mountaineering lore in history. It is not without controversy. Was Simon right to cut the rope?
Shouldn’t he have held on as long as he could to give Joe more of a chance to work out a
solution? Joe, on the other hand, has always offered complete support for Simon’s actions. He is
vindicated by the probability that both would have died if he had held on. Cutting the rope freed
Simon to seek shelter from the storm, and allowed for the possibility that Joe would be dropped to
a spot where he could shelter from the weather. Simon was able to climb down to base camp and
spent time regaining his strength. When Joe finally arrived, Simon and Richard (who had been
waiting at base camp) were intending to leave in the morning. If Simon had not returned to the
camp ahead of Joe, Richard would probably have left well before Joe had managed to get to
camp. Without anyone to help him out of the mountains, Joe would have died there. So, by cutting
the rope Simon actually saved both their lives. This is not to say that he didn’t suffer extreme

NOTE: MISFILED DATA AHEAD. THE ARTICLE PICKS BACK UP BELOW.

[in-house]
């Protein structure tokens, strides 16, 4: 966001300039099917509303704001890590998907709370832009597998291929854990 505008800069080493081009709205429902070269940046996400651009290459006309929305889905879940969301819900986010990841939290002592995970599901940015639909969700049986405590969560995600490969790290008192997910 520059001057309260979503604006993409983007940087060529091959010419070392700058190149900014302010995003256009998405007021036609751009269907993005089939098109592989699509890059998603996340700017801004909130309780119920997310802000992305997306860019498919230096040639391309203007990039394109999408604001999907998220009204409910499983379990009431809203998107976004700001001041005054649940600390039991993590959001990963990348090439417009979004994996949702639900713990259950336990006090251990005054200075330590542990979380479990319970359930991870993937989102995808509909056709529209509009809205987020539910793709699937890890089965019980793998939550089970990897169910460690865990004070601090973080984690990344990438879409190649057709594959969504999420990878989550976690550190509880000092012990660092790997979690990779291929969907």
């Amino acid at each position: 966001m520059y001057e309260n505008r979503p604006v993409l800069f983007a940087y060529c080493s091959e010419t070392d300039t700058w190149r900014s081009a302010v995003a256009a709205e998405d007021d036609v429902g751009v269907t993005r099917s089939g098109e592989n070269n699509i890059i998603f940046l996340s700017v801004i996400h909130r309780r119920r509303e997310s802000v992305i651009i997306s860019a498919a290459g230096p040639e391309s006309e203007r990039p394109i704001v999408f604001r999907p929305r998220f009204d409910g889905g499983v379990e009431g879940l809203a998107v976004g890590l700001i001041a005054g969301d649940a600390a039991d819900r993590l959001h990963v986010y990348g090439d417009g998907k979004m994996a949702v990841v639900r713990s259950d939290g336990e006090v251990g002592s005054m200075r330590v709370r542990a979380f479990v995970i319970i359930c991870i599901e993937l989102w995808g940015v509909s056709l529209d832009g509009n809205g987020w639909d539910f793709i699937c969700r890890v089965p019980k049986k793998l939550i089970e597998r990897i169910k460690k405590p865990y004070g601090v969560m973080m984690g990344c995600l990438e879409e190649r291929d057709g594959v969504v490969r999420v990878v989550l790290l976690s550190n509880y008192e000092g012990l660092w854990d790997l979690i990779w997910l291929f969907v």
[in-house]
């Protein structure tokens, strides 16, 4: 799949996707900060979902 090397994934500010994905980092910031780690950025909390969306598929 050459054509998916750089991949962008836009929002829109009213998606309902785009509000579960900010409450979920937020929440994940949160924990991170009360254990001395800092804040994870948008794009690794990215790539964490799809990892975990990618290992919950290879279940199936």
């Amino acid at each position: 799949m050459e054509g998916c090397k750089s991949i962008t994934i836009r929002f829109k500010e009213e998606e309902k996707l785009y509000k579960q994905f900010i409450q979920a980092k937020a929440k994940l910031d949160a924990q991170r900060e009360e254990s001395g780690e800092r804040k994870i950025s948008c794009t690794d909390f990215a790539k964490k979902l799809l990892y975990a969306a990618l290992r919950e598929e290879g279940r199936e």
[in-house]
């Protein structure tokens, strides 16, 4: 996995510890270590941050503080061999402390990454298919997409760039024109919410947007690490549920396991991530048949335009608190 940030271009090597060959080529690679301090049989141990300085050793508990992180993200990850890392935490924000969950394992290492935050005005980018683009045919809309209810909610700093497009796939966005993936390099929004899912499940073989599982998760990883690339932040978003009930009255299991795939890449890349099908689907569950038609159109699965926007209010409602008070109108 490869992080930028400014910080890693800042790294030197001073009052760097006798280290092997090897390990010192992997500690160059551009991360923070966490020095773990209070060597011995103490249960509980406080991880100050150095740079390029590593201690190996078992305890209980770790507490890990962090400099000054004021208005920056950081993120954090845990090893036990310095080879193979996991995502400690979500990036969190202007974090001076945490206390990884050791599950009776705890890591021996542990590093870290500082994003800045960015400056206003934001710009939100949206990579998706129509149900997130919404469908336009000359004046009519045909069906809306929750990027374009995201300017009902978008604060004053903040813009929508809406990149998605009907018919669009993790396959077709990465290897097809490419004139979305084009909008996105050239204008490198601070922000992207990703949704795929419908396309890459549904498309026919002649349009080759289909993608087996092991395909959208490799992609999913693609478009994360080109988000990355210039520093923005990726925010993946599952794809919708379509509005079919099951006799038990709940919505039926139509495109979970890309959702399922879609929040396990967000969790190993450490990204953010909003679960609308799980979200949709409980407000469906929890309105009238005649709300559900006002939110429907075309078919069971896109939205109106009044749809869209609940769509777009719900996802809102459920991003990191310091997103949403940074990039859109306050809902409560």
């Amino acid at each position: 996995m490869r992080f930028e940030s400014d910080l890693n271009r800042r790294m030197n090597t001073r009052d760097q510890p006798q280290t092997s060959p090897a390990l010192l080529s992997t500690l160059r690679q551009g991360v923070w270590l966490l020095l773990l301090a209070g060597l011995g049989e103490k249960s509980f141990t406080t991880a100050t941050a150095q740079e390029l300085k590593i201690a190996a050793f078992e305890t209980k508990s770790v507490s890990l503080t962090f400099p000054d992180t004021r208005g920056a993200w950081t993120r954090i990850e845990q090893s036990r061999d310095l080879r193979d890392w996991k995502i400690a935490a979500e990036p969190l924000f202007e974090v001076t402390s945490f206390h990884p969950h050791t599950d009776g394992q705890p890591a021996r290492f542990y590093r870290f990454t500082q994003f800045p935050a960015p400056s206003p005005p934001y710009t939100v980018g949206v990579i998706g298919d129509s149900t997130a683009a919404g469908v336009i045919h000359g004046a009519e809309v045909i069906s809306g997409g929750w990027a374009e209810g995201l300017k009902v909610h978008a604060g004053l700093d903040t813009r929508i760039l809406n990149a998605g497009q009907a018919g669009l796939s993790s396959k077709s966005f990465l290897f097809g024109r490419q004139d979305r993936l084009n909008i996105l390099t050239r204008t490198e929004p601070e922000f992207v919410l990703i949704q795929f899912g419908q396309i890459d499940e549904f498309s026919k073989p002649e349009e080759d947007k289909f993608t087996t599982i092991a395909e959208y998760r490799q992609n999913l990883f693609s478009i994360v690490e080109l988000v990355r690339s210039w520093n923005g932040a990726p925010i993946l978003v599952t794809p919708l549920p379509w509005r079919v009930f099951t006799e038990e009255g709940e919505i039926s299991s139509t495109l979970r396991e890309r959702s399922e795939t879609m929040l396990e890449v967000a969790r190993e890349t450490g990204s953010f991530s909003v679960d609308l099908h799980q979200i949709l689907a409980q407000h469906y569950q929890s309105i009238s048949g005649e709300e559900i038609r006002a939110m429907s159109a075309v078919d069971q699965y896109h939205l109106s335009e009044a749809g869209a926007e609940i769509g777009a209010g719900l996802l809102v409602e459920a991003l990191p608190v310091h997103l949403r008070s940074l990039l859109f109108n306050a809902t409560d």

feelings of guilt and thought that he had in fact killed Joe.
The story can be placed in the context of other heroic feats of survival and endurance. For
example, Scott’s expedition to the South Pole, the conquest of Everest by Hilary and Tensing, and
more recently, the successful third attempt to reach the summit by Ranulph Fiennes at the age of
65 (May 2009).

© Nelson Thornes Ltd and AQA, 2010. All rights reserved.

All quotations from the GCSE specification © AQA 2009. Please refer to the current version of the specification on the
AQA website at
Discussion points
Fear; ambition; survival; anxiety; friendship; guilt; decision-making; pain.
Ways in
1. Ask students the following: Have you had an experience which really frightened you? Can
you remember an occasion when you had to make a really difficult decision? What was the
last time you felt really guilty about something?
2. Research the Peruvian Andes, with the help of a map.